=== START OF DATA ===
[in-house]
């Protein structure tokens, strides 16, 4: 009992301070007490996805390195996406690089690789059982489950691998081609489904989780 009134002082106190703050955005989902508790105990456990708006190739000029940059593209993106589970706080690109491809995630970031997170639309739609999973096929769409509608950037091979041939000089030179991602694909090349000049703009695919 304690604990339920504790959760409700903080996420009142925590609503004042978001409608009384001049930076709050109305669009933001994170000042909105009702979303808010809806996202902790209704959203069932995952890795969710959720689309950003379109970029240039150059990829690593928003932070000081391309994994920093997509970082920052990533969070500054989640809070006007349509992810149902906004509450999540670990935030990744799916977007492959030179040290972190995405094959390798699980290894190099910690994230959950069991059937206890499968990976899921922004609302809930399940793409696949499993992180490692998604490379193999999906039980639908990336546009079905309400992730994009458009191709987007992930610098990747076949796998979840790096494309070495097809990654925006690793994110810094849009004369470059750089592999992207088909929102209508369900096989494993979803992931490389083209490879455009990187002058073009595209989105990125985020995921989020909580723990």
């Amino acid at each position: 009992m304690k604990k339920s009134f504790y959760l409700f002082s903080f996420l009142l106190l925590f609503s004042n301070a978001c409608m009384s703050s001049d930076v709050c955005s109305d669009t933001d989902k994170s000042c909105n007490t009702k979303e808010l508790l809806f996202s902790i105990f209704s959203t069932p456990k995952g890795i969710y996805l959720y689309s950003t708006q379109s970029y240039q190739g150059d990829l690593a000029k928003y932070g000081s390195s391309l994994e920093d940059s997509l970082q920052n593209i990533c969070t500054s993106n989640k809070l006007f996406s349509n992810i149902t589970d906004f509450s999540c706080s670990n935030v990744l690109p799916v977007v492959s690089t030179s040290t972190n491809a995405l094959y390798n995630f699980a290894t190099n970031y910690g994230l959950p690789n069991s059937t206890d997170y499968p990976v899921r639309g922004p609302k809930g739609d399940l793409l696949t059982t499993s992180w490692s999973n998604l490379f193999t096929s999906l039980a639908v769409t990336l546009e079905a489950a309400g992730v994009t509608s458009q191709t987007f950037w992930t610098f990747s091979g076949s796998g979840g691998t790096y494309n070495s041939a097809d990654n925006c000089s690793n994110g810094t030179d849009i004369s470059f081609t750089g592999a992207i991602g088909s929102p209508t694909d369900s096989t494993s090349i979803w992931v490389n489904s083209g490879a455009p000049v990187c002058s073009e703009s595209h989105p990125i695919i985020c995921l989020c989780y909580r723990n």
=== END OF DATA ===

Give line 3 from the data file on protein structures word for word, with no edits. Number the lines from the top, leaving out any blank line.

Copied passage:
């Amino acid at each position: 009992m304690k604990k339920s009134f504790y959760l409700f002082s903080f996420l009142l106190l925590f609503s004042n301070a978001c409608m009384s703050s001049d930076v709050c955005s109305d669009t933001d989902k994170s000042c909105n007490t009702k979303e808010l508790l809806f996202s902790i105990f209704s959203t069932p456990k995952g890795i969710y996805l959720y689309s950003t708006q379109s970029y240039q190739g150059d990829l690593a000029k928003y932070g000081s390195s391309l994994e920093d940059s997509l970082q920052n593209i990533c969070t500054s993106n989640k809070l006007f996406s349509n992810i149902t589970d906004f509450s999540c706080s670990n935030v990744l690109p799916v977007v492959s690089t030179s040290t972190n491809a995405l094959y390798n995630f699980a290894t190099n970031y910690g994230l959950p690789n069991s059937t206890d997170y499968p990976v899921r639309g922004p609302k809930g739609d399940l793409l696949t059982t499993s992180w490692s999973n998604l490379f193999t096929s999906l039980a639908v769409t990336l546009e079905a489950a309400g992730v994009t509608s458009q191709t987007f950037w992930t610098f990747s091979g076949s796998g979840g691998t790096y494309n070495s041939a097809d990654n925006c000089s690793n994110g810094t030179d849009i004369s470059f081609t750089g592999a992207i991602g088909s929102p209508t694909d369900s096989t494993s090349i979803w992931v490389n489904s083209g490879a455009p000049v990187c002058s073009e703009s595209h989105p990125i695919i985020c995921l989020c989780y909580r723990n």